The humble computer mouse has been with us now for at least three decades, but the time of the mouse is coming to an end. A large number of technologies are emerging which have led to the mouse being less and less necessary for people to interact with computers. These include common functions like touch controls, to more high tech solutions such as in-air gesturing. Now one device could combine these new approaches to control into a single product, which may once and for all kill the mouse.
Unveiled today on crowdfunding site IndieGoGo, the Flow is the possibly the most advanced computer control peripheral ever seen. Build by Berlin-based startup Senic, the device resembles a small, white hockey puck. However, while it is small, the Flow allows a user at least 3 separate and integrated ways of interacting with their computer: physical interaction, touch controls, and hand gestures.
The most familiar of these methods, physical control, works much like a standard mouse, however rather than scrolling a wheel to interact, a user rotates the entire device. The touch pad can be used in a similar way to that already present on my smartphones and laptops, allowing easy control gestures and data interaction. However, the final iteration possibility, in-air gestures is by far the most revolutionary feature of the Flow. A user can easy swipe through documents with a single sideways hand motion, or accurately adjust slider levels by raising and lowering their hand.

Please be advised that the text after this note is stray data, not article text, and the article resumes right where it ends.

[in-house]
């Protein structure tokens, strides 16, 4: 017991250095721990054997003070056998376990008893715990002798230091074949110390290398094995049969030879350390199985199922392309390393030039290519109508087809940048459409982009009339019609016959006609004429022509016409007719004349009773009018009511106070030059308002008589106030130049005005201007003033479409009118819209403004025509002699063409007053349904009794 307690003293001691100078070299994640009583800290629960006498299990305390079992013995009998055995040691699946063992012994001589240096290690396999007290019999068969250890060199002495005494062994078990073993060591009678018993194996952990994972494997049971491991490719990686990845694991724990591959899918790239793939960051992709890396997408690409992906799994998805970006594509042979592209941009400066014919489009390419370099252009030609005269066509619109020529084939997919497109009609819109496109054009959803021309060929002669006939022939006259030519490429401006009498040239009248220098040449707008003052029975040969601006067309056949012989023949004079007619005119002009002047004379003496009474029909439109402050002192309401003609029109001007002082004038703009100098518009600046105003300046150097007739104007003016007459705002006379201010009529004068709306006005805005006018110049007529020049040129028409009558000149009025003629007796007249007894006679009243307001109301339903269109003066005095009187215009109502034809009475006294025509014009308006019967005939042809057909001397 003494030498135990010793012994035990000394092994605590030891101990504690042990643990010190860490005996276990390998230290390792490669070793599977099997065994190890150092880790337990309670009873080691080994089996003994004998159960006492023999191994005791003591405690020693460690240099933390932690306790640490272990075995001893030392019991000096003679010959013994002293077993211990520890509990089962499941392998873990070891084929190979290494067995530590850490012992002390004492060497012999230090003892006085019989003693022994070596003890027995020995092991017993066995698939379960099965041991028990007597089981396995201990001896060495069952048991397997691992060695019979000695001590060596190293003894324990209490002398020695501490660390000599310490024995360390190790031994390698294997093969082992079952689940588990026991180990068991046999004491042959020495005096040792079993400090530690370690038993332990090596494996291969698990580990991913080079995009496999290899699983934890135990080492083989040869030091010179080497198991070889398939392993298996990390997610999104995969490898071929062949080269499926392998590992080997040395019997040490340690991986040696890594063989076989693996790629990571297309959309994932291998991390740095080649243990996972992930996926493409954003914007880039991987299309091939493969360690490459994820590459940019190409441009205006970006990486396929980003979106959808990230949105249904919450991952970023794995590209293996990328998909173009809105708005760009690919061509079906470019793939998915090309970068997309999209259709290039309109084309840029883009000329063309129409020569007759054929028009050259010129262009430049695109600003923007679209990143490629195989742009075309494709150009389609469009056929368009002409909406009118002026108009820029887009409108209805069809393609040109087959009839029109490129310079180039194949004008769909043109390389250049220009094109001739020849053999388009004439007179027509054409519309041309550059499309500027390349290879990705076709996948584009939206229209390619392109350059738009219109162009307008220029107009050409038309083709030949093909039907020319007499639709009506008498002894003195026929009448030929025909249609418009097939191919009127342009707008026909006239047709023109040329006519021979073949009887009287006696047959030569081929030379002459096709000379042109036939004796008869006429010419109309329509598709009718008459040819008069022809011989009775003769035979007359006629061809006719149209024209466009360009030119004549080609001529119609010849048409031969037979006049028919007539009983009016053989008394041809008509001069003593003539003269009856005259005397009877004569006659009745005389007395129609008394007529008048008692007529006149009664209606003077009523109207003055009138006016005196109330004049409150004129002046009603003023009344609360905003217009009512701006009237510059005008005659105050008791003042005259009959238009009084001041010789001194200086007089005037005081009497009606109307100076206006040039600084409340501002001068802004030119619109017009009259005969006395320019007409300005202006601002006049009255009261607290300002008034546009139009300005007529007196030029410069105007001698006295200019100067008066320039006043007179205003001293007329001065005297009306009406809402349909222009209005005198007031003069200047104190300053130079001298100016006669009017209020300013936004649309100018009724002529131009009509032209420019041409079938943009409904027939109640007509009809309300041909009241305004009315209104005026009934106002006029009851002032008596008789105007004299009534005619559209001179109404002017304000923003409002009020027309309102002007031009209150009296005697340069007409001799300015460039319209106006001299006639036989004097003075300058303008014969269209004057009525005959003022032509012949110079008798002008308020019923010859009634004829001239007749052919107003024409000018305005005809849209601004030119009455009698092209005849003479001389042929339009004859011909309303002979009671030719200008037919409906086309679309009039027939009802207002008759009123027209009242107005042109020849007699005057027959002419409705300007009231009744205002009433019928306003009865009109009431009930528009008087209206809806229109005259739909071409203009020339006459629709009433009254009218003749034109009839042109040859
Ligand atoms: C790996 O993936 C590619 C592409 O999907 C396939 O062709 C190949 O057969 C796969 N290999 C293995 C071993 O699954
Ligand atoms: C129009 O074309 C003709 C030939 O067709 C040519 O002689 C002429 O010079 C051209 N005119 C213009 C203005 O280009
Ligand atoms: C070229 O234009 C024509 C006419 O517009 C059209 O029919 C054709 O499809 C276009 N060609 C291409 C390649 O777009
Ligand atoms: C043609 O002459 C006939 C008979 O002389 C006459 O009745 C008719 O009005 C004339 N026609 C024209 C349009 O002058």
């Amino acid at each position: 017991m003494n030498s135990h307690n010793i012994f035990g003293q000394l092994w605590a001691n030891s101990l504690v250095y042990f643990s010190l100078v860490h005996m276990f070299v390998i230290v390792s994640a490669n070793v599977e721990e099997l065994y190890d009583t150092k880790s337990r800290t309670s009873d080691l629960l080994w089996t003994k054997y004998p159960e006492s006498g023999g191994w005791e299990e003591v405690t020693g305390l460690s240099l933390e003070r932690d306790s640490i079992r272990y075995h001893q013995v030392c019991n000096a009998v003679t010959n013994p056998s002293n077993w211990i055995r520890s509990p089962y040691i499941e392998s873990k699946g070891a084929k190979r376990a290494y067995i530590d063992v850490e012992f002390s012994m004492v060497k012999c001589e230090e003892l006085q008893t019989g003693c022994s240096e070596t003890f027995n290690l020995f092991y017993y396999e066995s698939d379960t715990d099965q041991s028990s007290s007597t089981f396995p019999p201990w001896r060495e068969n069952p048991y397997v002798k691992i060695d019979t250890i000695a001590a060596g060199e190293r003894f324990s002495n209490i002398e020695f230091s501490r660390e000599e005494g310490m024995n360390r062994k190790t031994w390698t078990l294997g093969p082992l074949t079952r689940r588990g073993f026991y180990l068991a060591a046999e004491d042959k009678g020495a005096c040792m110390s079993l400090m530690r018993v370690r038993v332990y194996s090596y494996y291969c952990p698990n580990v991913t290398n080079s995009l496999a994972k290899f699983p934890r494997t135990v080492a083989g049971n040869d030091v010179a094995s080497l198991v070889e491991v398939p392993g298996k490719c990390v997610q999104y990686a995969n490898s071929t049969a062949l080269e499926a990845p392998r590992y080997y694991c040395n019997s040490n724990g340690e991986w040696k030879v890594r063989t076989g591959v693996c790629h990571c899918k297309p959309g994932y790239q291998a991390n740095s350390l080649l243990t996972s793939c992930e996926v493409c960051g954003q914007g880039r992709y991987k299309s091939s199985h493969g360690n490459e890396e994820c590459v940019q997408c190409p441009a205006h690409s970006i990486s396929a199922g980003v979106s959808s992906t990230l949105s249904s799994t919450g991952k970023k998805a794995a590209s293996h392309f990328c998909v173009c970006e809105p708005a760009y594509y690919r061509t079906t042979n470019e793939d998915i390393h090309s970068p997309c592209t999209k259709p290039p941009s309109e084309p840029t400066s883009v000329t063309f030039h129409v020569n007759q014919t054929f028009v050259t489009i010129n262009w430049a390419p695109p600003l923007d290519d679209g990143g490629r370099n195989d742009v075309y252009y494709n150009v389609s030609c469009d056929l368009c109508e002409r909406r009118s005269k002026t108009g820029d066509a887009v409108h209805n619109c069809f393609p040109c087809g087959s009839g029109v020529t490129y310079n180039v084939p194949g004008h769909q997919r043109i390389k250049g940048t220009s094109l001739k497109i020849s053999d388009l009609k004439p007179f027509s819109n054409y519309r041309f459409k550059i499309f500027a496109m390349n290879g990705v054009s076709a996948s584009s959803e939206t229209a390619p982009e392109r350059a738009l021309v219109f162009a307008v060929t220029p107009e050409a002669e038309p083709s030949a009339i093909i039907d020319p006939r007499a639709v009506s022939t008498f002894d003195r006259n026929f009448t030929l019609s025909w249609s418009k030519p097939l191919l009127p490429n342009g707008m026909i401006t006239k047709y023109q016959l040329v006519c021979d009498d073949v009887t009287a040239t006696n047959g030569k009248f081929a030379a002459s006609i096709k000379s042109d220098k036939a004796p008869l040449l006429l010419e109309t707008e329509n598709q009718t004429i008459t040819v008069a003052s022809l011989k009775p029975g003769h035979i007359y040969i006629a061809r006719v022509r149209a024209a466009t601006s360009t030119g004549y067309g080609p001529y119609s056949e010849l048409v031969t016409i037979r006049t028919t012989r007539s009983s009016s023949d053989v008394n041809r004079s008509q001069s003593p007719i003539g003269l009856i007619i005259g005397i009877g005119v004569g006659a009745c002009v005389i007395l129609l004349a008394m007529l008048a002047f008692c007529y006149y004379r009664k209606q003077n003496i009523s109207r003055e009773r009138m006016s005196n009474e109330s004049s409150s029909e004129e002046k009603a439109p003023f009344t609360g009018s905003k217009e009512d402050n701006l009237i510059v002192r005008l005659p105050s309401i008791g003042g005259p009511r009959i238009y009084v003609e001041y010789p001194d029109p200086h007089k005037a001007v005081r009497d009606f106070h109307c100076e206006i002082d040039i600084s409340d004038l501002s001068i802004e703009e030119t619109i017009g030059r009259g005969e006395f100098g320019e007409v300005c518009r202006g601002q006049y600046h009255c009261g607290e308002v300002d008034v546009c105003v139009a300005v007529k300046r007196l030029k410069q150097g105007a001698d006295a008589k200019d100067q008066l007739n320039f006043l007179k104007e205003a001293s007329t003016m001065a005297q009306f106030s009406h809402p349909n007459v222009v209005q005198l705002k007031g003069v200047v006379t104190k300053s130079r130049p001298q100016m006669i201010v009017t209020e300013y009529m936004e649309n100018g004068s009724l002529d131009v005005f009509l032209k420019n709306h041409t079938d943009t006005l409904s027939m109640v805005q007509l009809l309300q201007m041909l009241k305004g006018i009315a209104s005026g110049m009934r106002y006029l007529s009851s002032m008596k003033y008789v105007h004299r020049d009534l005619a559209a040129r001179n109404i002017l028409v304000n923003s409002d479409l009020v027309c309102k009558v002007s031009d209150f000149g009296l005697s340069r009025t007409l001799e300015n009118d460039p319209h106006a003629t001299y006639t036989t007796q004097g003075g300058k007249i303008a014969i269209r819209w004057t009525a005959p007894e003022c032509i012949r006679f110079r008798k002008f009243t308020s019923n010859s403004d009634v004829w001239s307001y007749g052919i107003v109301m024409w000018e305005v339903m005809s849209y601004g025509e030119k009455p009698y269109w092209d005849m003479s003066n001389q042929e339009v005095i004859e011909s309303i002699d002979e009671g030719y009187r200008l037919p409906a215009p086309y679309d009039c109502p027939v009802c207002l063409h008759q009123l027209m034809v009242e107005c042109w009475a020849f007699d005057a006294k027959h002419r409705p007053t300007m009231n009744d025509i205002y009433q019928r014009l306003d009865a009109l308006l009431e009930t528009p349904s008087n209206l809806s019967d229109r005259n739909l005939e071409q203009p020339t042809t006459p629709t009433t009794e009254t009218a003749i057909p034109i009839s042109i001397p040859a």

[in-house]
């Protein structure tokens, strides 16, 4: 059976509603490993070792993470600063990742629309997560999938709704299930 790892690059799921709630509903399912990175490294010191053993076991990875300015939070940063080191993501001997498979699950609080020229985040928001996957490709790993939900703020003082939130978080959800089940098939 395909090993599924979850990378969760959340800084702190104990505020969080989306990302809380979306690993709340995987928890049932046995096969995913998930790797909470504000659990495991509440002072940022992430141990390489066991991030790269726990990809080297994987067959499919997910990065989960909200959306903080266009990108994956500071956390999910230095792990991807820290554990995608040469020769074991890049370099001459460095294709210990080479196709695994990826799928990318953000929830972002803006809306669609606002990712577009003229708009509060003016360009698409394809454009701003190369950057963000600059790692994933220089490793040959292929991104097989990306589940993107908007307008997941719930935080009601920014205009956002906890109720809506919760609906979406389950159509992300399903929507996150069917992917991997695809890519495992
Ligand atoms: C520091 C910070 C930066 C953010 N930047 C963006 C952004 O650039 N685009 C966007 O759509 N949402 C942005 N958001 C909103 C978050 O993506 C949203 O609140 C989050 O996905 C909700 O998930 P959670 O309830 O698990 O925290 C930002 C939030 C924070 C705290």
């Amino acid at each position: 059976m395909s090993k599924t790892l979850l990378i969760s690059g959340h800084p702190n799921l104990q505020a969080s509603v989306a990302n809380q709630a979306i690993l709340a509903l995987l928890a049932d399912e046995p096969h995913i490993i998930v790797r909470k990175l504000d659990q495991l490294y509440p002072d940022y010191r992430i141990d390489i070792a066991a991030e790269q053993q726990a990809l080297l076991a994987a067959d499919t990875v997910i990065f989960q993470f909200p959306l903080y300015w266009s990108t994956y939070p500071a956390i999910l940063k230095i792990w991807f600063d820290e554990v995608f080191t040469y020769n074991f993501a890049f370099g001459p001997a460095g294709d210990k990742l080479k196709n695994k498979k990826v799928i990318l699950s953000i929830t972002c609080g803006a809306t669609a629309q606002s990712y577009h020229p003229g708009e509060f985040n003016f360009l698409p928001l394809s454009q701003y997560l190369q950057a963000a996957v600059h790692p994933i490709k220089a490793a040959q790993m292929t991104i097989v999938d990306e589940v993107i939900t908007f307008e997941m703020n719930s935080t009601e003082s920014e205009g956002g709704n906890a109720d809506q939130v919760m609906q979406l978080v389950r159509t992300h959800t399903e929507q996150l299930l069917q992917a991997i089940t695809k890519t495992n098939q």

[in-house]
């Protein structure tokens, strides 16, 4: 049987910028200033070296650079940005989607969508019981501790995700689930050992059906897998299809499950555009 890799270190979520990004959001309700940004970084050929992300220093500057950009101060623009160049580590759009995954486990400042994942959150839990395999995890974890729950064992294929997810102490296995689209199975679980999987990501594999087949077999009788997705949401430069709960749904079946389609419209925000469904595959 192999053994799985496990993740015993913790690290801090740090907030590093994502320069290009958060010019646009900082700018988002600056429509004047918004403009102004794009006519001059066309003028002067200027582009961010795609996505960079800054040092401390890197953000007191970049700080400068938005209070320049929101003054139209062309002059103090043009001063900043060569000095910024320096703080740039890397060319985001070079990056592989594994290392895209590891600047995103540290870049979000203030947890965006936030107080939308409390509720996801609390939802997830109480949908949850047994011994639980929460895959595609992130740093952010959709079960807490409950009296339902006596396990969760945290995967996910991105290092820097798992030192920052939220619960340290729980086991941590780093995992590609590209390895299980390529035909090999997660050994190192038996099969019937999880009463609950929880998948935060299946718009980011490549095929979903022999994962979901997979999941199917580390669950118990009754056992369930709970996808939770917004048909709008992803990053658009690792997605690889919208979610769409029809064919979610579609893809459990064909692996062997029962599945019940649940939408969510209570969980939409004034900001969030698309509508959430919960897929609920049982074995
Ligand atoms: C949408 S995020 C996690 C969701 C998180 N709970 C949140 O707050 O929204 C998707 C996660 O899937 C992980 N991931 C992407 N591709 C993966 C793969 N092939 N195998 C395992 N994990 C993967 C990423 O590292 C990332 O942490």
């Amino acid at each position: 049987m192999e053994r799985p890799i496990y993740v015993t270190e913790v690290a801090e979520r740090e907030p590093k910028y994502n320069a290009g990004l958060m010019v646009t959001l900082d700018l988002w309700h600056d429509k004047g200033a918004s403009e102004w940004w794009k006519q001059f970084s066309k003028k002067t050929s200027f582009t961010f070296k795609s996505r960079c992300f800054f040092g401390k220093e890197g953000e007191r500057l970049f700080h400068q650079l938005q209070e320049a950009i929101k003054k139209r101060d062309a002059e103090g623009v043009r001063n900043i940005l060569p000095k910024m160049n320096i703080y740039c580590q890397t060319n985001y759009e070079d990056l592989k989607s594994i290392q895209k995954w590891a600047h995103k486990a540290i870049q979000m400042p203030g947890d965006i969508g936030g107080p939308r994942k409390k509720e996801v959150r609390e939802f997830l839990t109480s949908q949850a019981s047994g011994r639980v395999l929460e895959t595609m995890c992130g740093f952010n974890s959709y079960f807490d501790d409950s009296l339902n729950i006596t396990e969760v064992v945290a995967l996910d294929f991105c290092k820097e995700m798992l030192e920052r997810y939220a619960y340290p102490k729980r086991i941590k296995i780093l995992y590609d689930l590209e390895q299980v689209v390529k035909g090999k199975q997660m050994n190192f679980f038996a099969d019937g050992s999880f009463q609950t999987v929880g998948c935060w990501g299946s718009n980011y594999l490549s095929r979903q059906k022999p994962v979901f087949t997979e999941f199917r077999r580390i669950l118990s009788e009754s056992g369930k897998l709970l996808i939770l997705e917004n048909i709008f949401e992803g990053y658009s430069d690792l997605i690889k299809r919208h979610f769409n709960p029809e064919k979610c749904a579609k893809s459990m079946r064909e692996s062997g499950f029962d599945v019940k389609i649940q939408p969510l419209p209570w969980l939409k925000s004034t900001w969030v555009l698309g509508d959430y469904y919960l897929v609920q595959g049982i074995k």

How these different functions will be implemented within software is yet to be decided, and indeed Senic believes the best people to make these decisions are outside developers. For this reason they have made their device open source, so the developer community can decide how best to use these new controls in their own software. This means that a user will be able to have a device which is highly optimised for each specific task, negating the need for additional peripherals.
The Flow is making headlines, and has seen significant support on IndieGoGo. It has already reached a quarter of its funding target, despite being online for little more than a day. In terms of a availablity, Senic says it will have the final version of the device (which is on sale for $100) read by mid next year.
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